The event of Fadak and what transpired between the lady (s) and the caliph is one thing, but the lengthy sermon we have with us today is another issue. Even if she actually did give a sermon, there is no way to say what we in our disposal today is actually her words. I am referring to the latter. Not only are the chains seriously problematic, and the fact that there is a confession by the fabricator, and that people were already discussing its fabrication in 3rd century Hijri as attested by the author of the earliest extant book in which the sermon is recorded in (Balaghat al-Nisa of Ibn Abi Tayfur), and the fact al-Mas'udi in his Muruj al-Dhahab describes how Jahiz would make up dialogues between Fatima (s) and Abu Bakr in his works; when you actually being analyzing the contents of it in Arabic you will start realizing that many terms and concepts simply were unheard of in 11 AH and were terms and concepts that developed over the next two centuries after the Prophet (p). Wasalam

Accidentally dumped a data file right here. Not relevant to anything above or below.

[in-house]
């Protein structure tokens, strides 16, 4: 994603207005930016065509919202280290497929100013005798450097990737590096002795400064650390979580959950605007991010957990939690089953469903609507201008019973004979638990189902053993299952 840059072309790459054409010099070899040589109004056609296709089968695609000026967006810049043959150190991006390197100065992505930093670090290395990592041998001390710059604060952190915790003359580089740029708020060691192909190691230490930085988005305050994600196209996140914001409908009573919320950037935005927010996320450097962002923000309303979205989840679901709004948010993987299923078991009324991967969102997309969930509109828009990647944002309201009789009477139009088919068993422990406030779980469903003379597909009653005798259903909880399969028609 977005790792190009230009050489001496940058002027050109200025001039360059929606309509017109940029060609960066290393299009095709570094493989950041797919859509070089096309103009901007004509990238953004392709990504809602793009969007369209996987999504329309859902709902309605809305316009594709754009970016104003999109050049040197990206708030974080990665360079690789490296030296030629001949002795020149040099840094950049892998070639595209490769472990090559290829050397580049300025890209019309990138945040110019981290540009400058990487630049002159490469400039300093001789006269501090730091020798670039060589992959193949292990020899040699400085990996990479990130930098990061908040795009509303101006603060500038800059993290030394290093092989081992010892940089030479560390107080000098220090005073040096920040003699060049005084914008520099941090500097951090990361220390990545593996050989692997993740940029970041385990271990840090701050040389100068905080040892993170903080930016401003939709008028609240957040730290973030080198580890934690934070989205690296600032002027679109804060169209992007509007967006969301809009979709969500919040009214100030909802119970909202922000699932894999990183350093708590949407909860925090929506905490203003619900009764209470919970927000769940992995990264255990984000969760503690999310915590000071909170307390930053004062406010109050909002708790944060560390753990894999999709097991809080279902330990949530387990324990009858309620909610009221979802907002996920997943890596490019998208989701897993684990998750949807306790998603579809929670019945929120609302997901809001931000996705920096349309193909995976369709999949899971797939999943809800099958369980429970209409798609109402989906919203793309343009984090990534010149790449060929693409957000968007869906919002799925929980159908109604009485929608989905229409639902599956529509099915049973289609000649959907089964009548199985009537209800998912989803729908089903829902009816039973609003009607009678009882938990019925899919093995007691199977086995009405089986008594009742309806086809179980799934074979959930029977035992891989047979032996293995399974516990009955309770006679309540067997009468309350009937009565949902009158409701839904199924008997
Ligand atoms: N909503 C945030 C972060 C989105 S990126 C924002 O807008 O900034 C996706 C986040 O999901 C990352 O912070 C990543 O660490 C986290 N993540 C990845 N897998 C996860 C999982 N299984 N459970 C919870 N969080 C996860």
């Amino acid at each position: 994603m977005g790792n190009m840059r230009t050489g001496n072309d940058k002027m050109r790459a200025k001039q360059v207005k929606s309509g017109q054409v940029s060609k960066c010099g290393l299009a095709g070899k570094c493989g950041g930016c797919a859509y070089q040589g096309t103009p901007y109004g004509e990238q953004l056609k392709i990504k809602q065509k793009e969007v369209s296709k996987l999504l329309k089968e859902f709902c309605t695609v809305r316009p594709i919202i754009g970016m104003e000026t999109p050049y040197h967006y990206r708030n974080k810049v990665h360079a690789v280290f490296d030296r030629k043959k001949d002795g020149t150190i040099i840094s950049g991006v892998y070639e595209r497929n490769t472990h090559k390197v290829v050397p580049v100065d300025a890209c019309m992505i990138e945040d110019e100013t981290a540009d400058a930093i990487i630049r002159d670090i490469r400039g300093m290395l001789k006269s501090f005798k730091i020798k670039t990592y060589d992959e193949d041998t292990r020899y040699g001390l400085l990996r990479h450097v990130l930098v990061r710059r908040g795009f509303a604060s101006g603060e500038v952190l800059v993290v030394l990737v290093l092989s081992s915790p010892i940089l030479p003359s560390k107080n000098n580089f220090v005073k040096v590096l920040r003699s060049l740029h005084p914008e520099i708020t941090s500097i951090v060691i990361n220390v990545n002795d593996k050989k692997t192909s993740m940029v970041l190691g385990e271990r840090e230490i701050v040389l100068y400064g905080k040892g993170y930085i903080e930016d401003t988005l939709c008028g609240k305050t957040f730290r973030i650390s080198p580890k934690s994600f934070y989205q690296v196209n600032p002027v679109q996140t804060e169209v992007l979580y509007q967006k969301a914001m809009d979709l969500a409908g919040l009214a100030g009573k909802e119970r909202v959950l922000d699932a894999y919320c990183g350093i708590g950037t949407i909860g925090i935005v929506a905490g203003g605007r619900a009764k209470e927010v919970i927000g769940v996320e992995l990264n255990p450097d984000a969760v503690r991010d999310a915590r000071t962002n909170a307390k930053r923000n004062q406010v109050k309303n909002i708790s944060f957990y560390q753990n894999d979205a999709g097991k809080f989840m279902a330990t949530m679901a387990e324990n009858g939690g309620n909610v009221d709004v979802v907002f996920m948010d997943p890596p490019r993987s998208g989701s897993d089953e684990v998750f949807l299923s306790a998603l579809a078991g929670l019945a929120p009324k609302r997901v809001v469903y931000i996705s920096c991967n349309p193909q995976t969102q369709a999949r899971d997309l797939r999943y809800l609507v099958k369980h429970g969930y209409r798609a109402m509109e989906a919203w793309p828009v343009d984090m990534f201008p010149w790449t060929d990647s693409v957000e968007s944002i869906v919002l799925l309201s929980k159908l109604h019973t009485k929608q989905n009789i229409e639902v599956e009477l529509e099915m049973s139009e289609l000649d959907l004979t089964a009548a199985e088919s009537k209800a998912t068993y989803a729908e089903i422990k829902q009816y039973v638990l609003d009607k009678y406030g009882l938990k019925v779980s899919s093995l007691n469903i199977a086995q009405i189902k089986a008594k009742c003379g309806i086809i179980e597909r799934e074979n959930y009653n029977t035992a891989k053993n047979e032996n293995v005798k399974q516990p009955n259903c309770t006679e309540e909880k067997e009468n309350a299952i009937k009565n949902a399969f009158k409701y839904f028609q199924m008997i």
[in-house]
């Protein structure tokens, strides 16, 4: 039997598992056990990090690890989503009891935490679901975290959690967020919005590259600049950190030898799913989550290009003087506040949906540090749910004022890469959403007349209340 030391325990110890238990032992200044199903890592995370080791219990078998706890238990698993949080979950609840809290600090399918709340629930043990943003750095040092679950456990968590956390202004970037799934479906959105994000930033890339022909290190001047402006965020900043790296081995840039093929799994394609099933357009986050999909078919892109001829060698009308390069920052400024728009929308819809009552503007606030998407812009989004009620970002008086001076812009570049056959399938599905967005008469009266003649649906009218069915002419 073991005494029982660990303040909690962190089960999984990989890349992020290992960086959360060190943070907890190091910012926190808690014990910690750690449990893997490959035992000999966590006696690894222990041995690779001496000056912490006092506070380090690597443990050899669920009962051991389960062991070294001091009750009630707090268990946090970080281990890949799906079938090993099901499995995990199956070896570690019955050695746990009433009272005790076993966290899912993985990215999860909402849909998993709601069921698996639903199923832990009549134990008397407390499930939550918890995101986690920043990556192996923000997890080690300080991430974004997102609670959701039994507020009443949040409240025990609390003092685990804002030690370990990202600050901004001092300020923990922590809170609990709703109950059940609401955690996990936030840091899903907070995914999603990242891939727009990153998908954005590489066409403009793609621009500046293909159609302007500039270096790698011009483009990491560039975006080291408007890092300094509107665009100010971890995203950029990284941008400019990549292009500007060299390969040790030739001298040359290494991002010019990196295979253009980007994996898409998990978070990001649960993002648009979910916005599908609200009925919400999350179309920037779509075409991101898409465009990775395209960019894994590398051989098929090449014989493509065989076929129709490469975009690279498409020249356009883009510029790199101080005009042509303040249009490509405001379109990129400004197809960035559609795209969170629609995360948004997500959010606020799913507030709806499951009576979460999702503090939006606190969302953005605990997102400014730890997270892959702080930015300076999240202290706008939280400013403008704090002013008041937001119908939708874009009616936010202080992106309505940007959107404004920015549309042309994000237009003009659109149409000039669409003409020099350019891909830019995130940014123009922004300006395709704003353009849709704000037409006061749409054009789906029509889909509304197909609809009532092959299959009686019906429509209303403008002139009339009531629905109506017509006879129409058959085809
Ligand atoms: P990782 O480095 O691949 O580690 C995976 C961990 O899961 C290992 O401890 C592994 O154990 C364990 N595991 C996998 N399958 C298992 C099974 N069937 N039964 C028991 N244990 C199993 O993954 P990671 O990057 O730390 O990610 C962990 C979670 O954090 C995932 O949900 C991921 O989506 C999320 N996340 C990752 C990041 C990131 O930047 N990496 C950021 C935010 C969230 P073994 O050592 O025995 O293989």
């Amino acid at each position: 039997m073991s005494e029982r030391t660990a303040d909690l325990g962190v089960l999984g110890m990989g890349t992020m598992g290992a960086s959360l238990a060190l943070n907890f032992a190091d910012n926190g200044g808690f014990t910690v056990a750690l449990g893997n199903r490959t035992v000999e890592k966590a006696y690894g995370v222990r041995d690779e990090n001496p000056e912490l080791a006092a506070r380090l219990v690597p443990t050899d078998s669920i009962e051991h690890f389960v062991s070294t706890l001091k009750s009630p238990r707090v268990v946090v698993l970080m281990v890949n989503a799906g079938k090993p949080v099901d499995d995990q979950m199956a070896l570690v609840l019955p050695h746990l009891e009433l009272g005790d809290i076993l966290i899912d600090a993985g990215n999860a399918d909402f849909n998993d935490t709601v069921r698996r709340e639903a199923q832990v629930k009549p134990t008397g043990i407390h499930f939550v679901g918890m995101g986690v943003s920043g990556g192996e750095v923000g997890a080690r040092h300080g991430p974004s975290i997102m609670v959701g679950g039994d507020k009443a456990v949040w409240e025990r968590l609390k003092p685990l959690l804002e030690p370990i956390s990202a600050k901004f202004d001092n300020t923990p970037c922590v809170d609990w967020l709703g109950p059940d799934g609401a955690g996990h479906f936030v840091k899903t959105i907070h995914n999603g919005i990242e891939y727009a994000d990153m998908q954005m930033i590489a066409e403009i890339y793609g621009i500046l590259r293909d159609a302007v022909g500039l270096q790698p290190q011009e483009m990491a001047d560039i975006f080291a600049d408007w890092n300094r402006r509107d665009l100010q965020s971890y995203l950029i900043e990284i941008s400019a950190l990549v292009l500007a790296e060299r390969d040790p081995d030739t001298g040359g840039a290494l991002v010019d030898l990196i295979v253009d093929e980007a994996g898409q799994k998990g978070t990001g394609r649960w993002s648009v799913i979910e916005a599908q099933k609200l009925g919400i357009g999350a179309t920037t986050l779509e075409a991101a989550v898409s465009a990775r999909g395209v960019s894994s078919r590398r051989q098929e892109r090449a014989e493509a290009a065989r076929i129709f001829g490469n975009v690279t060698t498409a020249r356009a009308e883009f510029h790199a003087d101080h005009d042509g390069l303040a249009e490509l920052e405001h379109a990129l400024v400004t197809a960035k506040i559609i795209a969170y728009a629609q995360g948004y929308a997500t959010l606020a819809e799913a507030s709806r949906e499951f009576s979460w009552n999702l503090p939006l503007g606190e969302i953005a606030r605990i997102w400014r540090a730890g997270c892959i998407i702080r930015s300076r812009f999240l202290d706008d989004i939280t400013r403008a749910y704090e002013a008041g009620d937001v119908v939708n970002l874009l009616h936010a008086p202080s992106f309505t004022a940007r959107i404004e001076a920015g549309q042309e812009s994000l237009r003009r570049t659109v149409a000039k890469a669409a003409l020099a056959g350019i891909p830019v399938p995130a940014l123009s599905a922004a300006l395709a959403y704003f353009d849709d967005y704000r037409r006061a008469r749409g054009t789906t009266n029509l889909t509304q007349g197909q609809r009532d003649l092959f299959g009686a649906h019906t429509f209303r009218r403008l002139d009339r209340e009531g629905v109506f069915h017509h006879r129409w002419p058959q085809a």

5. Ibn al-Hussain

    Sermon of Fadak - is it reliable?

    The guys who fabricated the sermon (Abu al-'Ayna and al-Jahiz - interestingly both were literary experts and strong grammarians as well as poets) themselves admit to the fabrication. Refer to Tarikh Dimashq, v. 45 - around pg. 441. Unfortunately, the explanation for why these two individuals possibly fabricated the sermon requires expanding on many historical details, an analysis of the Rawandiyah Abbasid sect and so on. Based on experience, it doesn't seem like most members on the site have the ability to digest some of these discussions and hence I'll save my self the hassle. Wasalam
  6. Ibn al-Hussain

    Necessity of hijab